According to Countryaah, a large part of the population still lives on subsistence farming and single fisheries. A significant part of trade – especially outside the capital – is organized in cooperatives. Almost one third of the population participates in activities related to the cooperative sector. At the same time, the situation in the labor market is deteriorating. In 1988, the government adopted a plan for the resettlement of thousands of people from the thinnest islands.
In 1989, a UN report on global warming and rising water levels as a result of pollution concluded that Kiribati is one of the countries at risk of being completely flooded, unless drastic steps are taken.
In 1991, elections were won by Teatao Teannaki with 46.3% of the vote. This presidential shift was the first since independence.
In early 1993, the country received a $ 300,000 loan from the Asian Development Bank for the implementation of projects in Northern Esporadas, with the aim of increasing the opportunities for agricultural production and tourism in the area.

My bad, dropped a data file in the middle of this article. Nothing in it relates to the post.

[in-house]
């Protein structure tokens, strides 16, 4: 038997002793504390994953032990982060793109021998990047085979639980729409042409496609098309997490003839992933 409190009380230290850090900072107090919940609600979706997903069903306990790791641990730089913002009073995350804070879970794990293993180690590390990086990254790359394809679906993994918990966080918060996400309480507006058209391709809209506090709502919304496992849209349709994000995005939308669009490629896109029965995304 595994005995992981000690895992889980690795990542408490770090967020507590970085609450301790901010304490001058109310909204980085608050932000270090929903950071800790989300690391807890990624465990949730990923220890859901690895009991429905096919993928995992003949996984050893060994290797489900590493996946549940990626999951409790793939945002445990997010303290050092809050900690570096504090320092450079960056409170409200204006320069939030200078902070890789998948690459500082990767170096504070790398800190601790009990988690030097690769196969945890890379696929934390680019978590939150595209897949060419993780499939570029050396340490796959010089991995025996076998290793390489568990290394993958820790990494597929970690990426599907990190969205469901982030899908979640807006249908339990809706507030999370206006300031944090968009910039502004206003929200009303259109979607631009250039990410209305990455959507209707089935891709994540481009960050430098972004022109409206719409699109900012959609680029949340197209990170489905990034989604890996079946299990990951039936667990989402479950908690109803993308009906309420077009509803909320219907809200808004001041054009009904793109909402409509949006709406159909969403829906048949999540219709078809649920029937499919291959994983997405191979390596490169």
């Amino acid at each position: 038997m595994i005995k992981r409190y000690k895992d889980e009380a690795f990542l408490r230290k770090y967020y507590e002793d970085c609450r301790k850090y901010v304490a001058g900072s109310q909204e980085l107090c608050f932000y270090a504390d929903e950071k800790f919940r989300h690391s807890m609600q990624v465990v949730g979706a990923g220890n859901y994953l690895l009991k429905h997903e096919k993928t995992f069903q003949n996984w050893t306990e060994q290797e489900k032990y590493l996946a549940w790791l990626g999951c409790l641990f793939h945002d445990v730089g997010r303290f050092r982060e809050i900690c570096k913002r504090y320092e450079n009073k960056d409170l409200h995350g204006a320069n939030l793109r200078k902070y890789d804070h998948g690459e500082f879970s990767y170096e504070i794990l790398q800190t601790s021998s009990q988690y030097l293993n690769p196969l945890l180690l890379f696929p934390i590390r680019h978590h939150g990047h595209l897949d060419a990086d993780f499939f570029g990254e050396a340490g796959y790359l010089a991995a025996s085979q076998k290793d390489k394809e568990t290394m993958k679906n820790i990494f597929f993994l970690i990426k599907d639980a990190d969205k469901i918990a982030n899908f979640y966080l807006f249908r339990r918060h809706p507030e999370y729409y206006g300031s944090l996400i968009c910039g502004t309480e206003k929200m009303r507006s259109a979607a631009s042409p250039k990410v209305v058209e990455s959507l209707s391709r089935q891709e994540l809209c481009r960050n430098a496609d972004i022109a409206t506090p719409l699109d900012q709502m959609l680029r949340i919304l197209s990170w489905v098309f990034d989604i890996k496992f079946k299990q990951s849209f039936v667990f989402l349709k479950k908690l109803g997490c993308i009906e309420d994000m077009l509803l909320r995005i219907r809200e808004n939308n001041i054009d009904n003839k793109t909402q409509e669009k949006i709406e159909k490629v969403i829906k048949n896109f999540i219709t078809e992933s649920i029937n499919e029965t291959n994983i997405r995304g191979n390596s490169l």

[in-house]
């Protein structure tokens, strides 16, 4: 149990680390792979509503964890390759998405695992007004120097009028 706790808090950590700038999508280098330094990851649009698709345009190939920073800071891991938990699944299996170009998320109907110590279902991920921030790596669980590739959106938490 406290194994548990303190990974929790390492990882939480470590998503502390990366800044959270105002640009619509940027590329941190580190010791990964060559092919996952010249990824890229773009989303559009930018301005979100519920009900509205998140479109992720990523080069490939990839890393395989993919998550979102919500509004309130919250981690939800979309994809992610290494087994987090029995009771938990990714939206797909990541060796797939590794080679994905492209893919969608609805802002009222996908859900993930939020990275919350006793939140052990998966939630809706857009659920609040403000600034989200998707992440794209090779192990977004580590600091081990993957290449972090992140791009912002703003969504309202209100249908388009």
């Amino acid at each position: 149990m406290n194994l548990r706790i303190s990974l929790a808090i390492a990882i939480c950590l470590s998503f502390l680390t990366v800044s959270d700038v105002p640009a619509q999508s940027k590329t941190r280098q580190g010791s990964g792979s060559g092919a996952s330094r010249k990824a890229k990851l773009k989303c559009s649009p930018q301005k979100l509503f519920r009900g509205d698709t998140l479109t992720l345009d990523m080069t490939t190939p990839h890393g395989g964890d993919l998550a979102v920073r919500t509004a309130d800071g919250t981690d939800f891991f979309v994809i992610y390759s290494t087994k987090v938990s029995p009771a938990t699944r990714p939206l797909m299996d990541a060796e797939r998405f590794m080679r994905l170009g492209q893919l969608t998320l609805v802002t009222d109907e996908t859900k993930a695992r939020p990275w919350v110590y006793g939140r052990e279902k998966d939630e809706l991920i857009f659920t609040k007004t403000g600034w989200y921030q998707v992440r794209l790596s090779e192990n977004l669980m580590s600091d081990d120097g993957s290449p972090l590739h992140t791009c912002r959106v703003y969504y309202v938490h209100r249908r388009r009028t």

President Teannaki’s government was accused of misappropriation of public funds, lost in May 1994 a vote of no confidence and had to withdraw. In July, the opposition coalition Maneaba Te Mauri gained a majority in parliament, and in the September elections, Teburoro Tito was elected president.
- AllCityPopulation: Find Kiribati demographics including latest population, life expectancy, age structure, and urbanization.